“Over the past few years, as so many states in our country grinded their citizens down, we in Florida lifted our people up. When other states consigned their people’s freedom to the dustbin, Florida stood strongly as freedom’s linchpin.

When the world lost its mind – when common sense suddenly became an uncommon virtue – Florida was a refuge of sanity, a citadel of freedom for our fellow Americans and even for people around the world.”

How? Tax cuts and regulation reductions, to be sure. But also by standing up to corporate interests, battling radical ideology in schools and opposing national mandates, among numerous other legislative victories.

To be fair to Berger, a governor has a much stronger position to deliver a message like this than even a powerful state Senate president. But the state as a whole is looking for leadership that recognizes the zeitgeist and responds to it.

This is Lt. Gov. Mark Robinson’s path to the Executive Mansion. If he can stay focused on the issues that matter, project competence and promise results, he has a chance to win — and take the mantle of the state’s most powerful Republican from Phil Berger.

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( January 16th, 2023 @ 8:25 am )
The real problem is that Phil Berger is OWNED by those woke corporations. He is showing it right now in trying to advance the major national and state Democrat priority of Obamacare Medicaid excpansion. Berger is doing that because he is captured by the liberal special interests, in this case, Big Medicine, and he is totally comfortable with giving Roy Cooper the biggest thing he has wanted since he became governor. Berger is willing to give a massive boost to Cooper's national political ambitions because it is what the "woke" special interests also want.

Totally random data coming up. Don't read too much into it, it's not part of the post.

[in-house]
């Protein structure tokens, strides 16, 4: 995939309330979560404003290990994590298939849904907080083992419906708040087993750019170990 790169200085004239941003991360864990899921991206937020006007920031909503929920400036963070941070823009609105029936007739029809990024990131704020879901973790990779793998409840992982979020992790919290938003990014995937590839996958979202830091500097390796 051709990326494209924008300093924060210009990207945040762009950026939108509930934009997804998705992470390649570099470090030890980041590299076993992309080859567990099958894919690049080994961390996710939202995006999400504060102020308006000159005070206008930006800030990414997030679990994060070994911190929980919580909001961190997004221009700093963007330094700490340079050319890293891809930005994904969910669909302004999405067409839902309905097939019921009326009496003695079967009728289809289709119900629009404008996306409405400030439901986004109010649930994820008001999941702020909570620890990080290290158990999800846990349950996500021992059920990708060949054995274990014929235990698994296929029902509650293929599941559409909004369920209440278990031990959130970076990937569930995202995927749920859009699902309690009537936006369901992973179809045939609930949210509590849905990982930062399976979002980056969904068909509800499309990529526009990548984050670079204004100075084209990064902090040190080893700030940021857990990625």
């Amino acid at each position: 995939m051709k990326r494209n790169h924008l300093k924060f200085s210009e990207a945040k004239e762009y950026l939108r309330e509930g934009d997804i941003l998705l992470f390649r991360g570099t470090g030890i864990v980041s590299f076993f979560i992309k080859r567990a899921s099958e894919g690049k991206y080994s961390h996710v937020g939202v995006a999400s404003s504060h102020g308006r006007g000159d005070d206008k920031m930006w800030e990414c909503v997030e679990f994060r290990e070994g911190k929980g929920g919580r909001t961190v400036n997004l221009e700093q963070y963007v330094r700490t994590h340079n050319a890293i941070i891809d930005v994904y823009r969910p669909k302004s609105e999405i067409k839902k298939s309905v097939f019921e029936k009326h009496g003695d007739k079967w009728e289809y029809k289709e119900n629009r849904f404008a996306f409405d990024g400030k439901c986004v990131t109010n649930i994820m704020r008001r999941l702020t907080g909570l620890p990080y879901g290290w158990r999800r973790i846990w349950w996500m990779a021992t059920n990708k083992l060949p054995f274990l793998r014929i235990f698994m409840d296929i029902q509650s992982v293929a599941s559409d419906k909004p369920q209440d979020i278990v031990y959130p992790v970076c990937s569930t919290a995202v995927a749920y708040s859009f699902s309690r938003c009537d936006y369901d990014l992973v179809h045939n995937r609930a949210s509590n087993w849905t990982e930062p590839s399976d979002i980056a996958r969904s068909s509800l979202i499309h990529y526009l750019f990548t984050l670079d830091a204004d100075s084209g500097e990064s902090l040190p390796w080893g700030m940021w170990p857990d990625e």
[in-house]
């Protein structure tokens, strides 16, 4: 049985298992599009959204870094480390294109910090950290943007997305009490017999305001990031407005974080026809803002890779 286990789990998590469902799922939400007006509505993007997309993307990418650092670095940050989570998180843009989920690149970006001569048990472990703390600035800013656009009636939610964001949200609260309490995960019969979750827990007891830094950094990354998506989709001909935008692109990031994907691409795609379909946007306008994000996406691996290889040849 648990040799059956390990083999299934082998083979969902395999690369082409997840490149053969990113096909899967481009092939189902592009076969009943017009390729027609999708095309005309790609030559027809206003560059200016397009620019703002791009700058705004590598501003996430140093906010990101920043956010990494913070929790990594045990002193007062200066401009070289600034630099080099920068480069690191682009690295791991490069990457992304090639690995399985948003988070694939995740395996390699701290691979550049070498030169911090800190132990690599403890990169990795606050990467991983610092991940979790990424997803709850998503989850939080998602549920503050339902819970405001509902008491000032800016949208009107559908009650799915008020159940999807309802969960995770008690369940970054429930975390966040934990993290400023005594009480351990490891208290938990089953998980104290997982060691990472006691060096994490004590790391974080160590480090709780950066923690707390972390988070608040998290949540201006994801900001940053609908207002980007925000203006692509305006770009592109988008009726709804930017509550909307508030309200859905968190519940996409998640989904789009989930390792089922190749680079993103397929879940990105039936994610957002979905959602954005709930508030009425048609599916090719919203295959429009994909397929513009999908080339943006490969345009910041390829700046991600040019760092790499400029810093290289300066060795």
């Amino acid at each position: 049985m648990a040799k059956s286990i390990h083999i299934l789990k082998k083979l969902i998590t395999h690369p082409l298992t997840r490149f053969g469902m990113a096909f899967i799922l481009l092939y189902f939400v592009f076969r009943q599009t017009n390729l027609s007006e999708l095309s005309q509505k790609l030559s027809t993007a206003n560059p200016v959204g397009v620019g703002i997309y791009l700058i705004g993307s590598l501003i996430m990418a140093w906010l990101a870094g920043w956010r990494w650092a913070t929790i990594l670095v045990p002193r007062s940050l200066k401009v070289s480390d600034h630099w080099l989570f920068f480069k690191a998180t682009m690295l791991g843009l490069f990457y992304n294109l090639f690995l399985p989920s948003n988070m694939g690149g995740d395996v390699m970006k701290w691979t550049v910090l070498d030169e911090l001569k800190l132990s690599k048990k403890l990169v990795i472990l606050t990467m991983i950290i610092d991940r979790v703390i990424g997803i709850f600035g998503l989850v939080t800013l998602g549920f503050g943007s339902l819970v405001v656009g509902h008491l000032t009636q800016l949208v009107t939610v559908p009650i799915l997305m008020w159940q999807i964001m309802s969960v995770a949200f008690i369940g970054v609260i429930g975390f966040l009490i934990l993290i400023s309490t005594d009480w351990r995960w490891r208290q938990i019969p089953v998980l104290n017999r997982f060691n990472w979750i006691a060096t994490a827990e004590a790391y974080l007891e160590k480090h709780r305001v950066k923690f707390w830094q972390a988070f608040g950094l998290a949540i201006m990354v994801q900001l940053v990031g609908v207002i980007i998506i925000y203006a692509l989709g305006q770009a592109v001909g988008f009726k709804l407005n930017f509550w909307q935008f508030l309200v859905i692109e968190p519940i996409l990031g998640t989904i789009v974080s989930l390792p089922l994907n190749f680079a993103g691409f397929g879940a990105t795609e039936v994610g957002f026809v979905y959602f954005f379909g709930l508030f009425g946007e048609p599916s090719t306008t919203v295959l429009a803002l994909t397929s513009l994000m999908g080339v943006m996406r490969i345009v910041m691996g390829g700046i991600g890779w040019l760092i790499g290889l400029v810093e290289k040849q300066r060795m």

This is not the first time Phil Berger has sold out Republican voters to the "woke" liberal special interests. He did it last year to give Roy Cooper another of Cooper's big wishes, the NC Green New Deal, That also involved being a shill for "woke" special interests, in that case the very "woke" utility monopoly Duke Enegery plus the wind and solar grifters. This bill, HB951, royally screws NC electric ratepayers and represents following the Biden energy playbook and throwing away the Trump energy playbook.

Then there was the sellout to the LGBTQ crowd in repealing the bathroom privacy law, HB 2, another big demand of Roy Cooper. Berger sold his soul to the "woke" corporations demanding that we bow down to their radical gender ideology. The special interewsts wanted it, so Berger complied.

Berger is a political whore for the special interests, not a conservative. He is as bad as Marc Basnight was, and is the local equivalent of sell-ou Mitch McConnell in the US Senate. Undoubtedly, Berger has been well paid by the special interests for turning tricks for them in the legislature. He ought to mount a red light avove his office door in Raleigh.